3. Physical dependence is a state of bodily adaptation to the presence of a particular psychoactive drug. This manifests itself in physical disturbances or withdrawal symptoms following cessation of use. The withdrawal symptoms depend on the type or category of drug. For example, for nicotine, the physiological withdrawal symptoms may be relatively slight. In other dependence inducing psychoactive substances, such as opiates and depressants, the withdrawal experience can range from mild to severe. Physical withdrawal syndromes are not, however, the essence of dependence. It is possible to have dependence without withdrawal and withdrawal without dependence (Royal College of Psychiatrists, 1987). However, it is argued that many of the supposed signs of physical dependence are sometimes psychosomatic reactions triggered off, not by the chemical properties of the psychoactive drug, but by the user's fears, beliefs and fantasies about what withdrawal entails (Plant 1987).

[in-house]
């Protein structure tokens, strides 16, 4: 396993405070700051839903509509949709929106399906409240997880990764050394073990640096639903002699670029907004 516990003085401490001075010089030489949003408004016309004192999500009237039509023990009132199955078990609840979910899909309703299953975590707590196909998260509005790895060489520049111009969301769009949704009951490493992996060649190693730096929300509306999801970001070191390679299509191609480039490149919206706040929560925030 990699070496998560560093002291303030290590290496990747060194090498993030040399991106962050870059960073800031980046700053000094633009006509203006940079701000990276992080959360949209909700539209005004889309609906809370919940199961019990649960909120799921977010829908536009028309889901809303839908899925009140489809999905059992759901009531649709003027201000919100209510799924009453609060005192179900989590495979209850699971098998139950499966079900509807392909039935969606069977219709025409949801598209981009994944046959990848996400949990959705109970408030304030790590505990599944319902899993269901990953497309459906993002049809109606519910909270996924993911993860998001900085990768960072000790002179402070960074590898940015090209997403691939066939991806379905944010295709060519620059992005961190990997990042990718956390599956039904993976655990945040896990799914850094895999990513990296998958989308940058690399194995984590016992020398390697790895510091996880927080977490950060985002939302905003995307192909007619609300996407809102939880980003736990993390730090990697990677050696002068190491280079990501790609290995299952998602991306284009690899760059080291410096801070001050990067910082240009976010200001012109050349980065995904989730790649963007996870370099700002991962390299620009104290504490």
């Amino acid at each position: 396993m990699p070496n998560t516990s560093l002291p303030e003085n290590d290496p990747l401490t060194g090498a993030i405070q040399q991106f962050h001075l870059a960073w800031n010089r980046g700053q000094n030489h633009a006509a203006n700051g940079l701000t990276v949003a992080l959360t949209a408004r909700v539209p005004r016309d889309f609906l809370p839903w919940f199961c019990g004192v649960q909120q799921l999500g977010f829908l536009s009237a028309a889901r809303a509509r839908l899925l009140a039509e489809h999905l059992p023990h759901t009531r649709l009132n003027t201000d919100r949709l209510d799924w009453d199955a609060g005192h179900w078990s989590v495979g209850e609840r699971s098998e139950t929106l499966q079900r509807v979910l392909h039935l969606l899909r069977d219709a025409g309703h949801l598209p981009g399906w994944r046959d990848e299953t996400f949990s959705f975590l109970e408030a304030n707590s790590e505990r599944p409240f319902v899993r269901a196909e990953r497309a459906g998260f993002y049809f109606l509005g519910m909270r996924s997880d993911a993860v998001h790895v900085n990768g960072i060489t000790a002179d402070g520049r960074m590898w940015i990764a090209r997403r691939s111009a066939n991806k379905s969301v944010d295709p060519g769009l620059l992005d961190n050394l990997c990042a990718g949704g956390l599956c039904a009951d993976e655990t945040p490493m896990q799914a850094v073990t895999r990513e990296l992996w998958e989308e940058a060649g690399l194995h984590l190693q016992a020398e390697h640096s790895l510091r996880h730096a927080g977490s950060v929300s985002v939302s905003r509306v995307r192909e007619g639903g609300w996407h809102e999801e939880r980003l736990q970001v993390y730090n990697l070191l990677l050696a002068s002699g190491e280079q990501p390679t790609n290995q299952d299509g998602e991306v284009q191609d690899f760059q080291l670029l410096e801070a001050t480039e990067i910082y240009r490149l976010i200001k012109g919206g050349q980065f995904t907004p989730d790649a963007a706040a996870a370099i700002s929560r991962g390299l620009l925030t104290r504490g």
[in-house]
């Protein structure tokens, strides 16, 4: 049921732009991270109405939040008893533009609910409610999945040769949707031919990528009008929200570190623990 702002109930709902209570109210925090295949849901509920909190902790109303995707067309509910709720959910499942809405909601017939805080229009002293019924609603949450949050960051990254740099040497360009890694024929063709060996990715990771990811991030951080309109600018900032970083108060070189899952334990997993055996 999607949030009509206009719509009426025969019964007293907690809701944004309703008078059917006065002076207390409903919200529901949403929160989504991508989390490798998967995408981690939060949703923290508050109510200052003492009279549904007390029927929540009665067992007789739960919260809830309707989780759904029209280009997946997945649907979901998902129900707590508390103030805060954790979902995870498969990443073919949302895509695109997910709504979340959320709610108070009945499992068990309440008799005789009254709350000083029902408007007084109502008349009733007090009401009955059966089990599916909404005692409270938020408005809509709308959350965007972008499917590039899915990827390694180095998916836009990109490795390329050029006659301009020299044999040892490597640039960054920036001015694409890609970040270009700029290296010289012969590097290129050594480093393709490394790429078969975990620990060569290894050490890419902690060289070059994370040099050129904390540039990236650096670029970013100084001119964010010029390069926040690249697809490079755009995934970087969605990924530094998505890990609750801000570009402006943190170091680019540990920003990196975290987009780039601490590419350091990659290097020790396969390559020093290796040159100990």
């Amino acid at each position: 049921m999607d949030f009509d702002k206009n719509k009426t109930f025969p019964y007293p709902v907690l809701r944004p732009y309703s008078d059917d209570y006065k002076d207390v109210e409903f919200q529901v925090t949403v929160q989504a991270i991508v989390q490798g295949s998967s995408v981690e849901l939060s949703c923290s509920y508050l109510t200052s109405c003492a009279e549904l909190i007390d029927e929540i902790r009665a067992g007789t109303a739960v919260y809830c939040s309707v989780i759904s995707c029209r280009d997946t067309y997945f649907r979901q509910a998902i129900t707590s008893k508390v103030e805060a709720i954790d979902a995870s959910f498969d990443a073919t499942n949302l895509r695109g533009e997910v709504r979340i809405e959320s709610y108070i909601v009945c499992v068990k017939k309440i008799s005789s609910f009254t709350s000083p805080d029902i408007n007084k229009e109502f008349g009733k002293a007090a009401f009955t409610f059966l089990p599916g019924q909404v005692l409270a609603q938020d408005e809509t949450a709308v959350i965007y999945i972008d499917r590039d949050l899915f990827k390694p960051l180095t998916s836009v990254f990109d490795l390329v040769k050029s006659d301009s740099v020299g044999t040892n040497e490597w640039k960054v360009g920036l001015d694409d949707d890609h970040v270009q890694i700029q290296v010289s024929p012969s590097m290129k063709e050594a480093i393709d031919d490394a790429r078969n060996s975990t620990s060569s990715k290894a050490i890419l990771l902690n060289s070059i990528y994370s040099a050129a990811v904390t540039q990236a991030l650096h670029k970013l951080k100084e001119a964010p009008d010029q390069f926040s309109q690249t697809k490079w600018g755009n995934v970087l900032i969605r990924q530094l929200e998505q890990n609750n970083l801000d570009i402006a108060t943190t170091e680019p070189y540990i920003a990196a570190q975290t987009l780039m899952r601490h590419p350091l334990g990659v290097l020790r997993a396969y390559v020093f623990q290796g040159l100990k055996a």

Patterns of substance use and abuse

The patterns of drug or alcohol use and misuse for some individuals may vary over a period of time. According to Rassool (1998) substance misusers are often described as experimental, recreational and problematic -